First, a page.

Famous novelist, former Marine reflects on service
Compact XM18, above left, and the full size XM17, lower right. (Photo by US Army)

The budget document does not provide a total dollar amount for the MHS, but lists the unit cost of 35,000 Sig Sauer MHS pistols at $180 each. Army weapons officials have so far declined to give a unit cost for MHS.

The Army’s 10-year MHS agreement calls for Sig Sauer to supply the Army with full-size XM17 and compact XM18 versions of its 9mm pistol. The striker-fired pistols can be outfitted with suppressors and accommodate standard and extended-capacity magazines. There is also an accessory rail for mounting accessories such as weapon lights.

More: This is the Glock the Army rejected for its new combat handgun

The Army intends to purchase 195,000 MHS pistols, mostly in the full-size XM17 version.

The Marine Corps may be leaning more toward the smaller XM18 model, according to a “sources sought” solicitation posted on FedBizOpps.gov on Feb. 13, 2018.

“The Program Manager Individual Combat and Equipment (PM ICE), Marine Corps Systems Command (MARCORSYSCOM), is seeking industry input that identifies potential sources for holster sleeve for the Modular Handgun System (MHS) (P320 Sig Sauer handgun) Compact ([XM18]) version,” the solicitation states.

Companies have a deadline of March 30, 2018, to submit concept proposals, the solicitation states.

Related: Here’s why the maker of the Army’s new handgun is suddenly playing defense

Army weapons officials first announced that the Marine Corps was considering purchasing 35,000 Modular Handgun Systems at the National Defense Industrial Association’s 2017 Armaments Systems Forum May 2017.

Sig Sauer beat out Glock Inc., FN America, and Beretta in the MHS competition, an effort the Army launched in late August 2015.

Sig’s victory formally ended the Beretta’s 30-year hold on the Army’s sidearm market.

Articles

The 13 funniest military memes of the week

We know you don’t read this part, just scroll to the memes already.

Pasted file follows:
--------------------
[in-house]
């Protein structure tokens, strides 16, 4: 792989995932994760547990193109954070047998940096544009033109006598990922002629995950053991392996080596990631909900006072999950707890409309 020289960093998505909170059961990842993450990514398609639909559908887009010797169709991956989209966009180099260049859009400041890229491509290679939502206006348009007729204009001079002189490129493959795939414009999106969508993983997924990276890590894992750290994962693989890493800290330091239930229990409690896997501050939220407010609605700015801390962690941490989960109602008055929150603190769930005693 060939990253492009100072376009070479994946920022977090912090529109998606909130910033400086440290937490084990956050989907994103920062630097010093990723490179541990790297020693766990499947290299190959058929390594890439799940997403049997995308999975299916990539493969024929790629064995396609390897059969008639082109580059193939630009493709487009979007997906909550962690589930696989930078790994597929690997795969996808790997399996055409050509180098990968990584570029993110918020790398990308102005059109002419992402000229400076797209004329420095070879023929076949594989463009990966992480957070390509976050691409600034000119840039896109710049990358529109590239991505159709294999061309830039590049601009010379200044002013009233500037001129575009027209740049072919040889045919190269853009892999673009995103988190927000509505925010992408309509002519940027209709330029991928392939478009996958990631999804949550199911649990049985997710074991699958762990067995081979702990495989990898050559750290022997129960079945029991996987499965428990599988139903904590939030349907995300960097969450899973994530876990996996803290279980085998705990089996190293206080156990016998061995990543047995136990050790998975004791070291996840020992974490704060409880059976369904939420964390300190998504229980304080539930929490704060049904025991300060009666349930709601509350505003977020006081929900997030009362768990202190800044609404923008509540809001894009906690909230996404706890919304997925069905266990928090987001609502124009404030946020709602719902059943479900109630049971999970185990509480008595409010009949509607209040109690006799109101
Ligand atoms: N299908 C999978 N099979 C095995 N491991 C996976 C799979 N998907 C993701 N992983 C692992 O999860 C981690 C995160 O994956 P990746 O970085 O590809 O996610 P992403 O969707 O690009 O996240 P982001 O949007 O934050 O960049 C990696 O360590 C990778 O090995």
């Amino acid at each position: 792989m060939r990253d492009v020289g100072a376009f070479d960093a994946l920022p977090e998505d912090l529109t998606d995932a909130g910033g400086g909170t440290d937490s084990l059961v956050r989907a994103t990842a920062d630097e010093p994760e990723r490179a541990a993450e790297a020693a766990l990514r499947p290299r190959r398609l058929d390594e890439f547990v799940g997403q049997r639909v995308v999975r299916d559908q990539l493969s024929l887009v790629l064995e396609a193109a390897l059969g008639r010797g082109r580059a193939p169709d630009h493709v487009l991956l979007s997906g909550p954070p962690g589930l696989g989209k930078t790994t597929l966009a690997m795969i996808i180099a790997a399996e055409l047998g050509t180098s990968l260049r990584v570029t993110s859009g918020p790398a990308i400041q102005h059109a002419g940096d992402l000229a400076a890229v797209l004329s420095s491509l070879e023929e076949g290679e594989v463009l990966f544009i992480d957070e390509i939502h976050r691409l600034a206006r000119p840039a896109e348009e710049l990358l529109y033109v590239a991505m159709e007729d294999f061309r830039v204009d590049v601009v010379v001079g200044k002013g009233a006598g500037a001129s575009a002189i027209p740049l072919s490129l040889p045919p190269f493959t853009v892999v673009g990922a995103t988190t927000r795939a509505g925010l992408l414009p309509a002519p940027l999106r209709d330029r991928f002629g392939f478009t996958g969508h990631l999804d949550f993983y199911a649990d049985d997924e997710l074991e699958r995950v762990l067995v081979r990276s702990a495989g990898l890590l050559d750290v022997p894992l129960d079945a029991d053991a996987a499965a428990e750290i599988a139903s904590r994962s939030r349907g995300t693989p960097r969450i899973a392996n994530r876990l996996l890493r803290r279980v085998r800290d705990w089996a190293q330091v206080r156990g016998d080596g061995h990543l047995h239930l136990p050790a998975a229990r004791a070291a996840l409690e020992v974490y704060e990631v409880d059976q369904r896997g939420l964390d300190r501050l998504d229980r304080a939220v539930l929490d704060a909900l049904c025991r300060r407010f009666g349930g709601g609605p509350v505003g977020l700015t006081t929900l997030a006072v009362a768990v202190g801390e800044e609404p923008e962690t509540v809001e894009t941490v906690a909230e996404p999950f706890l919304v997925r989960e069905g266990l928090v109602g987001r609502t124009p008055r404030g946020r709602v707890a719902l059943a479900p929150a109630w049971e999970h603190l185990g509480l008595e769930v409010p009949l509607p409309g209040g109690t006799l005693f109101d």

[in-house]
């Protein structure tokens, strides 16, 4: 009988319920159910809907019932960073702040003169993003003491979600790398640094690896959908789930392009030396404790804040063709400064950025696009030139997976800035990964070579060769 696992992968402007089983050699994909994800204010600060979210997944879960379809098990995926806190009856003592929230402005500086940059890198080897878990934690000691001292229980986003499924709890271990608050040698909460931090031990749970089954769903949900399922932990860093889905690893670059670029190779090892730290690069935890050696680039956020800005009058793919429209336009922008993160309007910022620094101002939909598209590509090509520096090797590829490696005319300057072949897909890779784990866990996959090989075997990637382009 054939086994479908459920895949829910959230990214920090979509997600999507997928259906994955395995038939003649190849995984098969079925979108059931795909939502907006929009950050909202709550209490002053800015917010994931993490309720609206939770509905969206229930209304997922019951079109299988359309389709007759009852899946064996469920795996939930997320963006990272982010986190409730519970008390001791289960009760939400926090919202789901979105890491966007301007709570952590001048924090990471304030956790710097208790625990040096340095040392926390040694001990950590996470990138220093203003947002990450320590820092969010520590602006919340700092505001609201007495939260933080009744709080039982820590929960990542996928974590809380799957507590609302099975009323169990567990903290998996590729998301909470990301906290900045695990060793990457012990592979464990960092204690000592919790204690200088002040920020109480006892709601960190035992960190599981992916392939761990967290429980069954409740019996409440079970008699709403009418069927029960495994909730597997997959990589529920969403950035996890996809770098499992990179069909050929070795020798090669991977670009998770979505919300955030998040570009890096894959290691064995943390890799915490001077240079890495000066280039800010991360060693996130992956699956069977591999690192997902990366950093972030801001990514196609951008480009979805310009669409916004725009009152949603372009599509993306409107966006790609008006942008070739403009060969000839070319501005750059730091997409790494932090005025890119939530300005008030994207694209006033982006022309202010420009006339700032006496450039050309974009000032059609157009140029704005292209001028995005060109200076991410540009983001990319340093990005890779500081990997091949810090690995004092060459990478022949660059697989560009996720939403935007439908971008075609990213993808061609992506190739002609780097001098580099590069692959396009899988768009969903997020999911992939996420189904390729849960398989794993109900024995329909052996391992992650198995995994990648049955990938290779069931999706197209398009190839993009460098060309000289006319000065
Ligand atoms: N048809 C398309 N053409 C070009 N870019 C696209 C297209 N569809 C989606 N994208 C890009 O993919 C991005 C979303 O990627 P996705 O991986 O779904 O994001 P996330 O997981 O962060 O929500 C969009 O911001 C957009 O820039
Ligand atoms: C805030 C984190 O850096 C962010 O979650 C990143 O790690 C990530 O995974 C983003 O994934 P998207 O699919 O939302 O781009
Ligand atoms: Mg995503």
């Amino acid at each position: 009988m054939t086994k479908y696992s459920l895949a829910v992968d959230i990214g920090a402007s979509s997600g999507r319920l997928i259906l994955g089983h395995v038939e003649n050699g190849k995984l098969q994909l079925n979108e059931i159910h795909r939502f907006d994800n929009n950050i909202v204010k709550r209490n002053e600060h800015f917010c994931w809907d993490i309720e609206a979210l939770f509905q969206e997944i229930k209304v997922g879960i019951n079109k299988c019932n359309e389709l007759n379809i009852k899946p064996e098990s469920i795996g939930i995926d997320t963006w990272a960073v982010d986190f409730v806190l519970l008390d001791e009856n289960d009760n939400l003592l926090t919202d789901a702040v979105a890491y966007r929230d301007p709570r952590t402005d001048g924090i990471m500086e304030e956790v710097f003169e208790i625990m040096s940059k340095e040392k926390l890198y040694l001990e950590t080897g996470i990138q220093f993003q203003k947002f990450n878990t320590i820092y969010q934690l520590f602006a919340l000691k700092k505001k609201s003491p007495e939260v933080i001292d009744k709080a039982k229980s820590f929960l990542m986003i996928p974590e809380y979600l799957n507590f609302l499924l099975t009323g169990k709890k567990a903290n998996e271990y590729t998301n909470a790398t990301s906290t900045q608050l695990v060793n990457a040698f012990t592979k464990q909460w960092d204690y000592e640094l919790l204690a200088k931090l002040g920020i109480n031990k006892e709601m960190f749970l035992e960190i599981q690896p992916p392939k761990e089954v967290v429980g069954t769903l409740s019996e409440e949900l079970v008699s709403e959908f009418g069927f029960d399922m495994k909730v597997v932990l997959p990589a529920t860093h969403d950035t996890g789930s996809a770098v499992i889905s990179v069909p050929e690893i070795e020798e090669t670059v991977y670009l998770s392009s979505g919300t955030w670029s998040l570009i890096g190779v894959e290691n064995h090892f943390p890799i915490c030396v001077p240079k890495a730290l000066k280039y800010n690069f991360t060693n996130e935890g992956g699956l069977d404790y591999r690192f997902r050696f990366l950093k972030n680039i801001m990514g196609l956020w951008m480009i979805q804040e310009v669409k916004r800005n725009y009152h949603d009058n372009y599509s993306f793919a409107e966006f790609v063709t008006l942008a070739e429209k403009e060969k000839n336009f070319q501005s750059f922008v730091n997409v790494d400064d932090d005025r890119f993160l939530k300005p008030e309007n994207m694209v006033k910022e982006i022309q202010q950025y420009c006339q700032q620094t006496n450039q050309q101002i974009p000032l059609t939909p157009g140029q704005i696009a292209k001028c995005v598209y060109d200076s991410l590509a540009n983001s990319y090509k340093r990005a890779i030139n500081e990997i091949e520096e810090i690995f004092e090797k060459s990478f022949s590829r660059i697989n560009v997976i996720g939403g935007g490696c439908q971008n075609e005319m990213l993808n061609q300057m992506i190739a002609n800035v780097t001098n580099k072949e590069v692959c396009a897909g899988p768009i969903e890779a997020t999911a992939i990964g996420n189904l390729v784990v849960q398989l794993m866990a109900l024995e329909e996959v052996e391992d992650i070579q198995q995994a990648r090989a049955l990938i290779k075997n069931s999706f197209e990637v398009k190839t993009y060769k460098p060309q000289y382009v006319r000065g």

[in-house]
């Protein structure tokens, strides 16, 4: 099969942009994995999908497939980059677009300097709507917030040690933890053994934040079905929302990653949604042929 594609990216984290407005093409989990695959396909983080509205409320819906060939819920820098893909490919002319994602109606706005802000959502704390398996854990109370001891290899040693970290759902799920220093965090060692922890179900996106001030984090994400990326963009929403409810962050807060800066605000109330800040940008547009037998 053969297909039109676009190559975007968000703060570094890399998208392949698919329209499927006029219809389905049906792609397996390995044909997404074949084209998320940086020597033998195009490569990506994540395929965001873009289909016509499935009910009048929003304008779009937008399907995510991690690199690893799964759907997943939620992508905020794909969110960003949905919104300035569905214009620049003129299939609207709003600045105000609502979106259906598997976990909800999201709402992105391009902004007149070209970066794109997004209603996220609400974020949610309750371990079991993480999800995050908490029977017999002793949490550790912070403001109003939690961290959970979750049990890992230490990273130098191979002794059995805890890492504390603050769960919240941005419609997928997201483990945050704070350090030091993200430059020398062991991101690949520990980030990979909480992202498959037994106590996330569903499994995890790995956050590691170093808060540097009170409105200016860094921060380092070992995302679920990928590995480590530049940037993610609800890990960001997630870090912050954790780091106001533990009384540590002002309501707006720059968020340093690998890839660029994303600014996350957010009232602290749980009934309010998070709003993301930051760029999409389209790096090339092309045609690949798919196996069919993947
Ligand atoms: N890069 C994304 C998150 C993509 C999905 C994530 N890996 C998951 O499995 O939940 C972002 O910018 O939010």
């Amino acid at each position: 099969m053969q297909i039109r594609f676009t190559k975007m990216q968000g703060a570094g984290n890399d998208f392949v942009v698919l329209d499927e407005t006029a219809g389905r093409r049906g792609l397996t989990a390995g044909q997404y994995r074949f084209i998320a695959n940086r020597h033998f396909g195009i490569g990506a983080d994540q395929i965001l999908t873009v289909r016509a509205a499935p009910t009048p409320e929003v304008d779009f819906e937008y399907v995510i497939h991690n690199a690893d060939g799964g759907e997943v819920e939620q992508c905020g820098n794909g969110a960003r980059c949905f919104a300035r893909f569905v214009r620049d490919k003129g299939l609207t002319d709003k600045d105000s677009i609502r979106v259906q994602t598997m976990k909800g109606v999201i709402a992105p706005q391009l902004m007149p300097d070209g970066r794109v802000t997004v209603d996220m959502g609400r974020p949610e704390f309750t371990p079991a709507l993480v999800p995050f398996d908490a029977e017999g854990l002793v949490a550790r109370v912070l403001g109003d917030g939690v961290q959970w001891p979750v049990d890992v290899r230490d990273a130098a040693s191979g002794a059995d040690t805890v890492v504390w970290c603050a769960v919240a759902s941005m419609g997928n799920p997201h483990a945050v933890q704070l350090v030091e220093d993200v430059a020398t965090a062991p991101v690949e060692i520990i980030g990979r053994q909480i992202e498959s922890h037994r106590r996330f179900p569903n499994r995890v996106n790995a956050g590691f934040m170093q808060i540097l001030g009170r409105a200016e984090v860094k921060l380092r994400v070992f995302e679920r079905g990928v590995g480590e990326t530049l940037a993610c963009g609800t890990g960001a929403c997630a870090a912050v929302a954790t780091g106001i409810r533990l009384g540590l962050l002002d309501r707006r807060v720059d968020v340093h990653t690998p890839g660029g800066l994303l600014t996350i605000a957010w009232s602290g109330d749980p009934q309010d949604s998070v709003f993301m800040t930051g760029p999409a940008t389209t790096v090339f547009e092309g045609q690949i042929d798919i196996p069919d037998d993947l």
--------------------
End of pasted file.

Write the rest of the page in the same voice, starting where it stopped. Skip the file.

1. It’s a good slogan, but not always the best game (via Military Memes).

Famous novelist, former Marine reflects on service

2. 98.6 degree body temperatures are a crutch (via 11 Bravos).

Famous novelist, former Marine reflects on service
Besides, if you actually get hypothermia, you’ll get Motrin.

SEE ALSO: 4 military fails so awful they’re actually hilarious

3. Go on, enjoy being more hardcore than the Air Force (via 11 Bravos).

Famous novelist, former Marine reflects on service
They’ll keep enjoying T.V.s and footrests.

4. This is the face of your enemy:

(via Military Memes)

Famous novelist, former Marine reflects on service
Honestly expected them to be more invade-y than this.

5. One of these things is not like the others (via NavyMemes.com).

Famous novelist, former Marine reflects on service
But hey, maybe no one will notice.

6. Heaven: Where all the insurgents are literally demons.

Famous novelist, former Marine reflects on service
But, Chesty Puller is your commander, so there’s that.

7. Prior service level: Almost (via 11 Bravos).

Famous novelist, former Marine reflects on service

8. Coast Guard: Nearly as challenging as college (via Cost Guard Memes).

Famous novelist, former Marine reflects on service
Just kidding. No it isn’t.

9. “Let’s do two poses.”